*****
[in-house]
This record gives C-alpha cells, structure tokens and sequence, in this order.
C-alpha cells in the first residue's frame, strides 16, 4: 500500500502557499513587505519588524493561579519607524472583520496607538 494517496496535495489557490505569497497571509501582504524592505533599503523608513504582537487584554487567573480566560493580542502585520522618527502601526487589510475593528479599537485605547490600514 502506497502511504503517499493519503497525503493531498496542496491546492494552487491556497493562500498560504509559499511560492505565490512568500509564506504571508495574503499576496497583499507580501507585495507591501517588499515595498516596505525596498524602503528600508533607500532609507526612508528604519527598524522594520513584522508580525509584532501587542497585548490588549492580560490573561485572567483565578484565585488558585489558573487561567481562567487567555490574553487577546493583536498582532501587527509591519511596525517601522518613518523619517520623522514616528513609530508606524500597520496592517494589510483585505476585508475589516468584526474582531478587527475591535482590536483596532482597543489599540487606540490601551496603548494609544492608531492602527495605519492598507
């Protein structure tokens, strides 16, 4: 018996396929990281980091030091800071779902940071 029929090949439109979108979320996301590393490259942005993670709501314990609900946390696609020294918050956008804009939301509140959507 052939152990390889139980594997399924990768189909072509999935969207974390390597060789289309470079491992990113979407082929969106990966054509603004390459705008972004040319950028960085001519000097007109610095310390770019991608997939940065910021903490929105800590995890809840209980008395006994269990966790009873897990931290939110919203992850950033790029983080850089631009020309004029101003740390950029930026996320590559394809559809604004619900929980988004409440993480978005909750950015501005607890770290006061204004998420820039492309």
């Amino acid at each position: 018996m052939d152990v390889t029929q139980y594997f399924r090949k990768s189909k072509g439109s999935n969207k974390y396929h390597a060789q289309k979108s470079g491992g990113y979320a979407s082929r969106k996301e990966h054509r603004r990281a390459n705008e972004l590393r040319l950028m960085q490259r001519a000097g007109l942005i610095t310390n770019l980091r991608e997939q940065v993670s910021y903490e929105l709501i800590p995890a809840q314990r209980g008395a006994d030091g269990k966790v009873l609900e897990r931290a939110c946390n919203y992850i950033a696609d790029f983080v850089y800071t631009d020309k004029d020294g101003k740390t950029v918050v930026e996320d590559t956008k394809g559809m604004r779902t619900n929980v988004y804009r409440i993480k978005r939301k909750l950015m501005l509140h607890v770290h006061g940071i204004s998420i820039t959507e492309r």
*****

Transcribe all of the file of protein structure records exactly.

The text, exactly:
[in-house]
This record gives C-alpha cells, structure tokens and sequence, in this order.
C-alpha cells in the first residue's frame, strides 16, 4: 500500500502557499513587505519588524493561579519607524472583520496607538 494517496496535495489557490505569497497571509501582504524592505533599503523608513504582537487584554487567573480566560493580542502585520522618527502601526487589510475593528479599537485605547490600514 502506497502511504503517499493519503497525503493531498496542496491546492494552487491556497493562500498560504509559499511560492505565490512568500509564506504571508495574503499576496497583499507580501507585495507591501517588499515595498516596505525596498524602503528600508533607500532609507526612508528604519527598524522594520513584522508580525509584532501587542497585548490588549492580560490573561485572567483565578484565585488558585489558573487561567481562567487567555490574553487577546493583536498582532501587527509591519511596525517601522518613518523619517520623522514616528513609530508606524500597520496592517494589510483585505476585508475589516468584526474582531478587527475591535482590536483596532482597543489599540487606540490601551496603548494609544492608531492602527495605519492598507
């Protein structure tokens, strides 16, 4: 018996396929990281980091030091800071779902940071 029929090949439109979108979320996301590393490259942005993670709501314990609900946390696609020294918050956008804009939301509140959507 052939152990390889139980594997399924990768189909072509999935969207974390390597060789289309470079491992990113979407082929969106990966054509603004390459705008972004040319950028960085001519000097007109610095310390770019991608997939940065910021903490929105800590995890809840209980008395006994269990966790009873897990931290939110919203992850950033790029983080850089631009020309004029101003740390950029930026996320590559394809559809604004619900929980988004409440993480978005909750950015501005607890770290006061204004998420820039492309």
């Amino acid at each position: 018996m052939d152990v390889t029929q139980y594997f399924r090949k990768s189909k072509g439109s999935n969207k974390y396929h390597a060789q289309k979108s470079g491992g990113y979320a979407s082929r969106k996301e990966h054509r603004r990281a390459n705008e972004l590393r040319l950028m960085q490259r001519a000097g007109l942005i610095t310390n770019l980091r991608e997939q940065v993670s910021y903490e929105l709501i800590p995890a809840q314990r209980g008395a006994d030091g269990k966790v009873l609900e897990r931290a939110c946390n919203y992850i950033a696609d790029f983080v850089y800071t631009d020309k004029d020294g101003k740390t950029v918050v930026e996320d590559t956008k394809g559809m604004r779902t619900n929980v988004y804009r409440i993480k978005r939301k909750l950015m501005l509140h607890v770290h006061g940071i204004s998420i820039t959507e492309r």